With my third major exhibition of Important Australian Indigenous Art due to open at the end of the month, and my team putting the finishing touches on what’s shaping up to be a very exciting catalogue, I wanted to share a few of the highlights with you.
Now titled Significant, my annual catalogue is a selection of the most exceptional works of art available on the market, exhibited in June each year at William Mora Galleries.
This year’s offering is fresh and exciting, with all works hand-picked for their inherent quality - take for example the early board by Johnny Warangula pictured right. This painting has not been seen since it was purchased at Sotheby’s in 2000. An incredible find.
And by starting the catalogue with a small selection of contemporary Papunya gems – it becomes clear that it’s not always the size that makes a great work of art.
Whilst curating this exhibition, we have intentionally selected a number of nineteenth century works from a major private collection which show direct lineage to related contemporary pictures and sculpture. Placement by region is generally buoyed by a continuation of aesthetic line passed down through generations.
As I wrote in my most recent blog, I see this as being critically important in telling the whole story. If we can’t look at our past – how are we going to learn for our future.
Each artefact has been selectively chosen to reflect its age and aesthetic expressed by their inherent maker. You will now see, in alignment with Australian Institutions, rather than describe these works as objects – they become works of art in their own right, though with the artist unfortunately unknown.
Of particular note, is the Superb Transitional Boomerang by Artist Unknown. With animated carved designs and interplay between aged tradition and post-contact transition, these incredibly creative objects are now becoming highly sort-after by the most astute collectors and institutions.
Within the superb group of early bark paintings is Untitled by Artist Unknown, which is a highly important early work from Milingimbi. It likely dates to the late 1950s to 1960, and shows evidence of being by the hand of one of the early master bark painters from the region.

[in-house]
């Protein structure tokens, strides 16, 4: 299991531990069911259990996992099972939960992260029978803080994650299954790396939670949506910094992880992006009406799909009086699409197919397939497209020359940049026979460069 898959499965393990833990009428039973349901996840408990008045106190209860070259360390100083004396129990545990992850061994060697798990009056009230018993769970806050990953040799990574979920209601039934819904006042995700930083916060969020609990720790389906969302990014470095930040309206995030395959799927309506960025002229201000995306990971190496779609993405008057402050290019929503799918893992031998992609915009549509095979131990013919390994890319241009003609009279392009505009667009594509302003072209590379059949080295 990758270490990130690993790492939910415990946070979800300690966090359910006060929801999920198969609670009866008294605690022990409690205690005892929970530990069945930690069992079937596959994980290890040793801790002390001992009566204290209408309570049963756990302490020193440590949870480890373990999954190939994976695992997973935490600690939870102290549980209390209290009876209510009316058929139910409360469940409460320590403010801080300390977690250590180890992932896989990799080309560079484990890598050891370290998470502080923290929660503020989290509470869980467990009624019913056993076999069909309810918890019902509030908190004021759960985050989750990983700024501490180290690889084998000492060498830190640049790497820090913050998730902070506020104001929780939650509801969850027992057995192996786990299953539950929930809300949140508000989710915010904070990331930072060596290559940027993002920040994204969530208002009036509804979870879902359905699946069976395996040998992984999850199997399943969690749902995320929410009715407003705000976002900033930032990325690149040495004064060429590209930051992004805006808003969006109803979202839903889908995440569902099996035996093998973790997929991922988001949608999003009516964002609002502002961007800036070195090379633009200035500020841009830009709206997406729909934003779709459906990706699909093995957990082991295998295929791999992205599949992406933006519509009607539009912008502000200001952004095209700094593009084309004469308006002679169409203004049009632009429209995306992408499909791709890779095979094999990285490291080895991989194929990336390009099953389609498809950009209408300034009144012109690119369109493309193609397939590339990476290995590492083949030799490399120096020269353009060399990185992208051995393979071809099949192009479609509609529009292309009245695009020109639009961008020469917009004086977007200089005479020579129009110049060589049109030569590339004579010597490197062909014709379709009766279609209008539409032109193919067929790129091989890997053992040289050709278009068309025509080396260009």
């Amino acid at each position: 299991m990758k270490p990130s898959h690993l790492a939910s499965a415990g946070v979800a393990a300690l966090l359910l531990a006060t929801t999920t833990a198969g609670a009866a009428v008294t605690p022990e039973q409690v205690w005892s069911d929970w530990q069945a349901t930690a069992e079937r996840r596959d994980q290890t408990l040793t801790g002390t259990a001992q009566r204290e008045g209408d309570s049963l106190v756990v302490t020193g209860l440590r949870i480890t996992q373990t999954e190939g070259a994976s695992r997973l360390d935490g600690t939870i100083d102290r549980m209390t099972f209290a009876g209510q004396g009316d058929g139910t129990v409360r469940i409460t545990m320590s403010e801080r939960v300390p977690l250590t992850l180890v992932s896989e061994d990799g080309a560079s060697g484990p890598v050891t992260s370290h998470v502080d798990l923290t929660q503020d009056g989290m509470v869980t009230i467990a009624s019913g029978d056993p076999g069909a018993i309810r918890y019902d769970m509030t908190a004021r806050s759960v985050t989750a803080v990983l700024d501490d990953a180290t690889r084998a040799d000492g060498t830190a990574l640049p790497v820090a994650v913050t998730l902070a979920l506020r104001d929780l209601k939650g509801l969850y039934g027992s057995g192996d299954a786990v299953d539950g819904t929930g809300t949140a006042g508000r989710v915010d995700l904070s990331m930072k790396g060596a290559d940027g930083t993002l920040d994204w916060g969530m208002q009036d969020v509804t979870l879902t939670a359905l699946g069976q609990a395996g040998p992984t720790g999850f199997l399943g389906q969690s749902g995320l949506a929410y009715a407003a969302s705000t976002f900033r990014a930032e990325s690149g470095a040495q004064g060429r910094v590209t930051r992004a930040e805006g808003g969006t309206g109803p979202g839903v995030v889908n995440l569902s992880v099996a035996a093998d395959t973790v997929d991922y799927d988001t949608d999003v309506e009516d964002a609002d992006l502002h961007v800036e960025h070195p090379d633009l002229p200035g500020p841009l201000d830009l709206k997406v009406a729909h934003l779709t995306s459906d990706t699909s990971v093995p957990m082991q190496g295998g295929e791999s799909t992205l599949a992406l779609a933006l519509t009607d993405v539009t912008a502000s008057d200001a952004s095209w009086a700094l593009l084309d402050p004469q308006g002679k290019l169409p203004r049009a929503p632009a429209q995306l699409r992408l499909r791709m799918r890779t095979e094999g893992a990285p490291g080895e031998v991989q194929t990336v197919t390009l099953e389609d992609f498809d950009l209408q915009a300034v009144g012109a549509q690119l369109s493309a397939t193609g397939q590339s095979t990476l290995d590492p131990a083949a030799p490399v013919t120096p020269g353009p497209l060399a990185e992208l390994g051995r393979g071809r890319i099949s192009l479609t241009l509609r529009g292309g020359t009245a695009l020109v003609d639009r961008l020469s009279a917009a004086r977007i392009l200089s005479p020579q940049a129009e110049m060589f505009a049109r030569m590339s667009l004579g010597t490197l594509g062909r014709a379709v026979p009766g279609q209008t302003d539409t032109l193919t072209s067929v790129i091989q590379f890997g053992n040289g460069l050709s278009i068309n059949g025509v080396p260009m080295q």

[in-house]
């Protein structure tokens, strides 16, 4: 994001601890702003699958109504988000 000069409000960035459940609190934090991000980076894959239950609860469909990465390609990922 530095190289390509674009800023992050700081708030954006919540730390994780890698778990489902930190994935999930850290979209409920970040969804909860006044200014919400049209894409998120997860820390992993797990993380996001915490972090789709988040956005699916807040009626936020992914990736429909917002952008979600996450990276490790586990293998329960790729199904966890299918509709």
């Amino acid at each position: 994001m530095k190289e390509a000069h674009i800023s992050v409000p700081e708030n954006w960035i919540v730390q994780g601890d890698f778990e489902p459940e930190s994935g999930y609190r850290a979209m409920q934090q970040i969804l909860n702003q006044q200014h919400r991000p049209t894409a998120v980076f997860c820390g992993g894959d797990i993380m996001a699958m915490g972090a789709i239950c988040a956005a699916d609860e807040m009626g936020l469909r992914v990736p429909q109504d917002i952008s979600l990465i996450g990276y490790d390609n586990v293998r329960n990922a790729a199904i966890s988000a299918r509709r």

We are also privileged to have a fine selection of works by some of our most sought after urban practitioners. Of particular note is Ignoratia from 'Kalar Midday' series, 2004 by the highly acclaimed artist Brook Andrew. We have major works by Danie Mellor and Trevor Nickolls which make up a body of highly politically charged works. It is this strong narrative which gives this work so much potential.
My annual exhibitions and private sales allow me to better establish and re-establish artist's markets than I ever could working in the auction world.
Take for example the work of Tommy Mitchell. After setting a record secondary market price in my 2017 Annual catalogue, I am pleased to report a continuation in secondary market sales for the artist – with prices gaining momentum from previous marks set.
I am particularly enthusiastic about this work’s potential and am pleased to have two excellent examples by the artist within this forthcoming catalogue and sale – considering how tightly held the work is.
And you will see a few new names pop up within the catalogue. I see these artists as having strong potential. This catalogue and exhibition gives us all a better platform to help establish and nurture these emerging markets along.
Finally, of the many fine contemporary works of art on offer, Emily’s Untitled, 1990 is an exceptional example from this very early period - where the artist is considered to be at her height. Untitled, 1990 shows Emily with a sense of spontaneous vigor – the paint applied with areas of haste and precision, all along maintaining her strong intent.
The remainder of the Significant collection will be revealed in the finished catalogue which will be online by mid-May, and in mailboxes a short time later.
In the meantime we look forward to personally welcoming you at the preview opening on the 31st of May and viewings at William Mora Galleries in Richmond till the 16th of June.
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